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History of Malayalam language  



One of the four major Dravidian languages of South India is Malayalam, today. One of the twenty two scheduled languages of India is the Malayalam language. This language is spoken by 35.9 million people.  The Malayalam language has an official language status in Kerala State and the union territories of Lakshadweep. 

The word “Malai” means mountain and the word “ Malau-alam” refers to the people or the language of the mountainous area. The spoken language of present day Kerala state was Tamil about thousand years ago.  In the 14th century, Rama-charitam was composed. This inaugurated Malayalam literature

The father of modern Malayalam language was Thunchathu Ramanujan Ezhuthachan. Ramayana and Mahabharata, the ancient Indian epics were translated into Malayalam language by Ezhuthachan. Malayalam speaking Hindu community still read his Adhyatma Ramayana and Mahabharata with religious reverence.  

Malayalam has songs namely pattu in its early literature. The songs are used for various occasions like harvest, gods, heroes etc. A prose commentary on Chanakya’s Arthasastra is the earliest literary work available in Malayalam now. Under Manipravalam, Arthasastra and another poetical work namely Vaisikatantram is there. Arthasastra is believed to belong to the 13th century while Vaisikatantram is of 14thcentury.  

It is important to note the contribution of Ezhuthachan. From Sanskrit, he translated Ramayanam to Malayalam. The vedantic thoughts blended in his works. Bhakti Yuga, followed immediately after the Ezhuthachan’s period. Bhakti Yuga is devotional literature’s age in Malayalam. The contemporary scholar of Ezhuthachan was Melpathur Bhattathirippad. Poonthanam Nambudiri, another prominent writer who followed Ezhuthachan’s footsteps. The author of Jnanappana is Poonthanam.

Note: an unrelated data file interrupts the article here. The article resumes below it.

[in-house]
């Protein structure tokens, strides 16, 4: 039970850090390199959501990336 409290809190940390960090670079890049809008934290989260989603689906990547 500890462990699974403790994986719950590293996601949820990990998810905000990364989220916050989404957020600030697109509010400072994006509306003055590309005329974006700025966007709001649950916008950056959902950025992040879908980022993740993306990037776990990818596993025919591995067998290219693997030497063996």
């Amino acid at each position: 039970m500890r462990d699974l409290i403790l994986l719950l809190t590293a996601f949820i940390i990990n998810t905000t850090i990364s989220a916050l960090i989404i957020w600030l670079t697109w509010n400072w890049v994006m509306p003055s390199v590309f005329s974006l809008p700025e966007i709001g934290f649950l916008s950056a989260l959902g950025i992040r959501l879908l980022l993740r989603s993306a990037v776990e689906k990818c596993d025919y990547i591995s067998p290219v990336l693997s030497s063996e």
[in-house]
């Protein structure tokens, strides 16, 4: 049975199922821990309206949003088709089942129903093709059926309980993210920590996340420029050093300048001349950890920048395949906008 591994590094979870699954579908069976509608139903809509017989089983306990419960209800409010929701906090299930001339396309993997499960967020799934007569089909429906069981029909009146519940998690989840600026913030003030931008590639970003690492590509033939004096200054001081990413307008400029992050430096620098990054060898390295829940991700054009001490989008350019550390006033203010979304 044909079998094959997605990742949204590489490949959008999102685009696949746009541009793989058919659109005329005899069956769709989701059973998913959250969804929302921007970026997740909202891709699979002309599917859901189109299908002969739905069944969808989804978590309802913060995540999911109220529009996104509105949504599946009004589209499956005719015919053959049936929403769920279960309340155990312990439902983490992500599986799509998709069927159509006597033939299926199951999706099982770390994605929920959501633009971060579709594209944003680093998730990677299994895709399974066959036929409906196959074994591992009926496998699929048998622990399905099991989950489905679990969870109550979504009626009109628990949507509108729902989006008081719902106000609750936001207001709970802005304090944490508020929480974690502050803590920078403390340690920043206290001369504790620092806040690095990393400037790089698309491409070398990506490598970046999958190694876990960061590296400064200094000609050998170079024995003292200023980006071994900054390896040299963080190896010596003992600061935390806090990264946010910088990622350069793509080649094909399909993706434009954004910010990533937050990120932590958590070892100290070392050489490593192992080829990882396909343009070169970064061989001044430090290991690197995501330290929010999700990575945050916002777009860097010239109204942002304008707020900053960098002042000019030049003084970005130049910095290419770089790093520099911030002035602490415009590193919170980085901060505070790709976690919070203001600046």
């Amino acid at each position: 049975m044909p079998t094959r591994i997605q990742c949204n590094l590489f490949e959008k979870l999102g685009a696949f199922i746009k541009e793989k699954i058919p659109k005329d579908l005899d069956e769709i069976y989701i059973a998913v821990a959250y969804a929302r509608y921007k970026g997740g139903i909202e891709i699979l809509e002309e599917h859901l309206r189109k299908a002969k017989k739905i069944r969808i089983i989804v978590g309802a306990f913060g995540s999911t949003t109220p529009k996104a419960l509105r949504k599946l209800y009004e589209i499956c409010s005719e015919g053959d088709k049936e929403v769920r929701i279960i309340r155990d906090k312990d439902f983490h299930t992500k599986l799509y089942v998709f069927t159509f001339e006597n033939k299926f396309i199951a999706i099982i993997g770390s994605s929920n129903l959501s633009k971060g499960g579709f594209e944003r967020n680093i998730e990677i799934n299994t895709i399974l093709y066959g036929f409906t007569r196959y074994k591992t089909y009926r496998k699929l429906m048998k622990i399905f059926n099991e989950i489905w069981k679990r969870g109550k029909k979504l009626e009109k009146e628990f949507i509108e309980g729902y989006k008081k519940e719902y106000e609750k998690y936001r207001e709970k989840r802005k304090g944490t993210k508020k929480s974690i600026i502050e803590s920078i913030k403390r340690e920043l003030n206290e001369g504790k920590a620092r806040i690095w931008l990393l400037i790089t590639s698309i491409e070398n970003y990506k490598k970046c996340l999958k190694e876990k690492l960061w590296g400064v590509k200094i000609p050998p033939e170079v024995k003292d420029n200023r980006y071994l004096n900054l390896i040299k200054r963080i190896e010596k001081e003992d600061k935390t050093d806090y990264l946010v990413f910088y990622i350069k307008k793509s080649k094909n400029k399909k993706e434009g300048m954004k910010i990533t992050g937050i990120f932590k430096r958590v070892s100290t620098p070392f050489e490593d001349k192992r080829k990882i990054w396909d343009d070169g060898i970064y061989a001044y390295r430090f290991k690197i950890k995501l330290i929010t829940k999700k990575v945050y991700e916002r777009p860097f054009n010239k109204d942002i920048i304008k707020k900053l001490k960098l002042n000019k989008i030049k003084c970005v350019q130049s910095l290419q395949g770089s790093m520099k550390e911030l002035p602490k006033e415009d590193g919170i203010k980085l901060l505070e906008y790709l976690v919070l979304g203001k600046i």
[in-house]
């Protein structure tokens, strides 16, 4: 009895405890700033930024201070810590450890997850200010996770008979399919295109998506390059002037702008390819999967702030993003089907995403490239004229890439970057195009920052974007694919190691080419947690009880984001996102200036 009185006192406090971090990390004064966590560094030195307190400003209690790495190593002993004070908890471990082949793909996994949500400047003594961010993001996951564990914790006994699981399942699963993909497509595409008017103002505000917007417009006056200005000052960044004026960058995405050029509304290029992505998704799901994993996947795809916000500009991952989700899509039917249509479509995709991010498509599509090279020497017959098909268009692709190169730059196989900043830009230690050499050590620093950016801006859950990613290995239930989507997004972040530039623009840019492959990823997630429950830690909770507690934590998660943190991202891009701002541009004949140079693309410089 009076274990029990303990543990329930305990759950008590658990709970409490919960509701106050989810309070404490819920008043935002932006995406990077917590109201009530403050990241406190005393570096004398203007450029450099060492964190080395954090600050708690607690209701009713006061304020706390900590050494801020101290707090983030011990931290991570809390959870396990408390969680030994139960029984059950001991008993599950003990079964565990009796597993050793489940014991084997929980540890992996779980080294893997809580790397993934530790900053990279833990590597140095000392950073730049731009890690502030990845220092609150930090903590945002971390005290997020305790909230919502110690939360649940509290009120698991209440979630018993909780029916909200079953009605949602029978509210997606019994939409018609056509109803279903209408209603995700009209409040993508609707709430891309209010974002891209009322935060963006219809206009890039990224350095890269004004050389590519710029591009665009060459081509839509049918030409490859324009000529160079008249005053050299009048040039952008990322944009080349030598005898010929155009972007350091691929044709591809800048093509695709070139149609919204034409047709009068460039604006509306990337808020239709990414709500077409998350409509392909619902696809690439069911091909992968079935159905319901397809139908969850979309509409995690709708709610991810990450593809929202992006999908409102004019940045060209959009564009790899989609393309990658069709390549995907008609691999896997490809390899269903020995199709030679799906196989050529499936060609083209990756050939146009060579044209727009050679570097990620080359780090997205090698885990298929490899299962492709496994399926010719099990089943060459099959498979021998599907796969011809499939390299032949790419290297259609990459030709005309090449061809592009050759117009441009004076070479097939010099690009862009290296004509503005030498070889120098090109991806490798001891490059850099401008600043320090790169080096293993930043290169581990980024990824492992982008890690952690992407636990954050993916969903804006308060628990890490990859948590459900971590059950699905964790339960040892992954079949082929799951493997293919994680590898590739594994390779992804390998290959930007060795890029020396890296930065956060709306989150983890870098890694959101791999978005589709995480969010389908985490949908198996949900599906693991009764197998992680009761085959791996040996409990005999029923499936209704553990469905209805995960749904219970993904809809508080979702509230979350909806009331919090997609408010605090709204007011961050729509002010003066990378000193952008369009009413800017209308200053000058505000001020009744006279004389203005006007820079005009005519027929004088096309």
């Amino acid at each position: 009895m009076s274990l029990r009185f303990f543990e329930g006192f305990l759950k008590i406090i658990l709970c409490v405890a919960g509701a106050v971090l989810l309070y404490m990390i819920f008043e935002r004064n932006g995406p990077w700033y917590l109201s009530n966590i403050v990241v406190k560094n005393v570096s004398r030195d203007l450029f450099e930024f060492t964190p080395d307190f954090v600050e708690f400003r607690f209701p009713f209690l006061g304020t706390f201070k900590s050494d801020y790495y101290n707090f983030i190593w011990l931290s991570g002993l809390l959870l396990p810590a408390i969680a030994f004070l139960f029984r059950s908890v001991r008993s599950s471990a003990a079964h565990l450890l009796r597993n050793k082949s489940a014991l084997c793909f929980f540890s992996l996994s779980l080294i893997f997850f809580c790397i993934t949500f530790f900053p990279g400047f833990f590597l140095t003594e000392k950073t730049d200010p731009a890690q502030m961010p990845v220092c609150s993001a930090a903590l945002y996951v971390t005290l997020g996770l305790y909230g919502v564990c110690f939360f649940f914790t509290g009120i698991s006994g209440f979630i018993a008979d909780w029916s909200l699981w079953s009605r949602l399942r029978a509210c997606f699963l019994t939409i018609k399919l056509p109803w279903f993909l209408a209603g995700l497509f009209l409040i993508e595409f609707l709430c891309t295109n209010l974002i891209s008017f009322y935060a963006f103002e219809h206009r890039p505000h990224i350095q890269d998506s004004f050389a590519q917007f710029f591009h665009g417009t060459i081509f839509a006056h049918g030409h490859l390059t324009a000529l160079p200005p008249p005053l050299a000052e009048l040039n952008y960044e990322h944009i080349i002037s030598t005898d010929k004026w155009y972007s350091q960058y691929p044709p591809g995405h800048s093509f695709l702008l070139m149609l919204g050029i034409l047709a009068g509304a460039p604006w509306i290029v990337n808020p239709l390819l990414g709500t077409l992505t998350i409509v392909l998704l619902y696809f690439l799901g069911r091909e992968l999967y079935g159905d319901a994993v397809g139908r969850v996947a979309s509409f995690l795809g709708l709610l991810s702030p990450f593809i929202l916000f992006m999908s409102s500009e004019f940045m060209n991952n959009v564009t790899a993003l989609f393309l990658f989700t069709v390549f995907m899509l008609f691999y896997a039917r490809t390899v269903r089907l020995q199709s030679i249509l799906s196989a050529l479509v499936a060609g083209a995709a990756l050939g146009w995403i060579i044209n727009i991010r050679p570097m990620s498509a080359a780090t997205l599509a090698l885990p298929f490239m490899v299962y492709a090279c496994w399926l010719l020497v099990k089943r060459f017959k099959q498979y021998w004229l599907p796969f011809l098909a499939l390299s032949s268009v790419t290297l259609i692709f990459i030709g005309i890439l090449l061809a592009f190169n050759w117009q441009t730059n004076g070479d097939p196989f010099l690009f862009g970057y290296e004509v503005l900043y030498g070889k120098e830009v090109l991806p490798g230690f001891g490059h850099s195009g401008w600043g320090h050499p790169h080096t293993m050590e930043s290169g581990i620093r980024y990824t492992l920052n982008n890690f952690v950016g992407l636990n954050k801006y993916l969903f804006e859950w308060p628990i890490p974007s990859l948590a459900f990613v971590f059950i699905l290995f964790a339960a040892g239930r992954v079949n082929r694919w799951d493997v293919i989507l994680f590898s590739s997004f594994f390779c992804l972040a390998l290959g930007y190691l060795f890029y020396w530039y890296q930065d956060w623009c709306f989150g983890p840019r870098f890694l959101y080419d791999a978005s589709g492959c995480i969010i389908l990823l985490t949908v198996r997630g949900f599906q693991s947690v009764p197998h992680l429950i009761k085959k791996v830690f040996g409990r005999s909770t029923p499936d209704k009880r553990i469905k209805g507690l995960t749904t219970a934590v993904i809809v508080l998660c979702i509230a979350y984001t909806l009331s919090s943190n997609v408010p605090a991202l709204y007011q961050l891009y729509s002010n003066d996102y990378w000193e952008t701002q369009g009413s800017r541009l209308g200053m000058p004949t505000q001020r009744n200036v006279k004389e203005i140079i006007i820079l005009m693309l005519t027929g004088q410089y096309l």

Have you heard of “Attakkatha Age” in Malayalam literature? Attam in Malayalam means the ‘dance or drama’. Katha is a Sanskrit term means ‘story’. For a type of dance drama known as Kathakali, Ezhuthachan written stories. In the 16th century, the Raja of Kottarakkara, wrote the story of Ramayana. It was styled as Ramanattam. 

Among the classical poets of Kerala, Unnayi Varyar was popular. Do you known, who is known as the Kalidasa of Kerala? It is Unnayi Varyar. Irayimman Tampi, Ashvati Raja etc also contributed many plays to the Malayalam literature. This was in the 17th century. By compiling dictionaries in the language, translating the Bible, the Christian missionaries made their contribution, during this period.   

In this century, the people’s poet of Kerala namely Kunjan Nambiar lived. In the cultural and religious outlook of the Kerala people, he brought a revolution. To bring down the art and literature to the common man, he played an important role.   

During the period of Swathi Thirunal (Maharaja of Travancore), many talented people visited his court to display their talents. The Raja, himself was a scholar in different Indian languages namely Hindi, Malayalam, Sanskrit, Telengu etc.  

The Kerala Official Language (Legislation) Act, 1969, declares Malayalam as the official language of Kerala. Some of the authors of modern Malayalam literature are namely Thakazhi Sivasankara Pillai (1914 -1999), Uroob (1915-1979), O. V. Vijayan (1930-2005), S. K. Pottekkatt, (1913–1982), Vaikom Muhammad Basheer (1908-1994), M. Mukundan, Kamala Suraiyya, M T Vasudevan Nair, P. Kesava Pillai etc. 




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